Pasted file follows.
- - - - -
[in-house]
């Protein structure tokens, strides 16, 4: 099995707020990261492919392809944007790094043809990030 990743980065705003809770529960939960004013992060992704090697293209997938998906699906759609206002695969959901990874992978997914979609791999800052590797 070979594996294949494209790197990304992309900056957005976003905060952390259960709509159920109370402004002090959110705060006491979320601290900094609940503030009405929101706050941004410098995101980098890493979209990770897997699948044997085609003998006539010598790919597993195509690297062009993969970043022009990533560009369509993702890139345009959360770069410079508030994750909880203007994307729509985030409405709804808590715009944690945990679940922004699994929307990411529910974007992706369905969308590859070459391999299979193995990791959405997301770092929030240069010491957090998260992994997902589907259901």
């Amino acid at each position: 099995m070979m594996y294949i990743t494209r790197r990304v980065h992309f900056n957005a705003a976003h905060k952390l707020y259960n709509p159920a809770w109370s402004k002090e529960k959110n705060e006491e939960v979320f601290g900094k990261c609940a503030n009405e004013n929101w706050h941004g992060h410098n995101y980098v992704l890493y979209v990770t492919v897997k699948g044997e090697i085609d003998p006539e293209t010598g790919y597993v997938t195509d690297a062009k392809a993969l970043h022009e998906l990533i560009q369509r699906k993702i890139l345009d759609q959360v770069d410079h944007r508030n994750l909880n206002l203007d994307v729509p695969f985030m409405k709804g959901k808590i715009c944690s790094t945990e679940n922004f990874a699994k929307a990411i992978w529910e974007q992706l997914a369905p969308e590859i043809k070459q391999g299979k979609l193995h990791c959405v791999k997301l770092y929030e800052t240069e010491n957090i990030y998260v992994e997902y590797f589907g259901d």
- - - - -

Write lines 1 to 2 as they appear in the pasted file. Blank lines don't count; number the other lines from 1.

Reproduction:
[in-house]
């Protein structure tokens, strides 16, 4: 099995707020990261492919392809944007790094043809990030 990743980065705003809770529960939960004013992060992704090697293209997938998906699906759609206002695969959901990874992978997914979609791999800052590797 070979594996294949494209790197990304992309900056957005976003905060952390259960709509159920109370402004002090959110705060006491979320601290900094609940503030009405929101706050941004410098995101980098890493979209990770897997699948044997085609003998006539010598790919597993195509690297062009993969970043022009990533560009369509993702890139345009959360770069410079508030994750909880203007994307729509985030409405709804808590715009944690945990679940922004699994929307990411529910974007992706369905969308590859070459391999299979193995990791959405997301770092929030240069010491957090998260992994997902589907259901």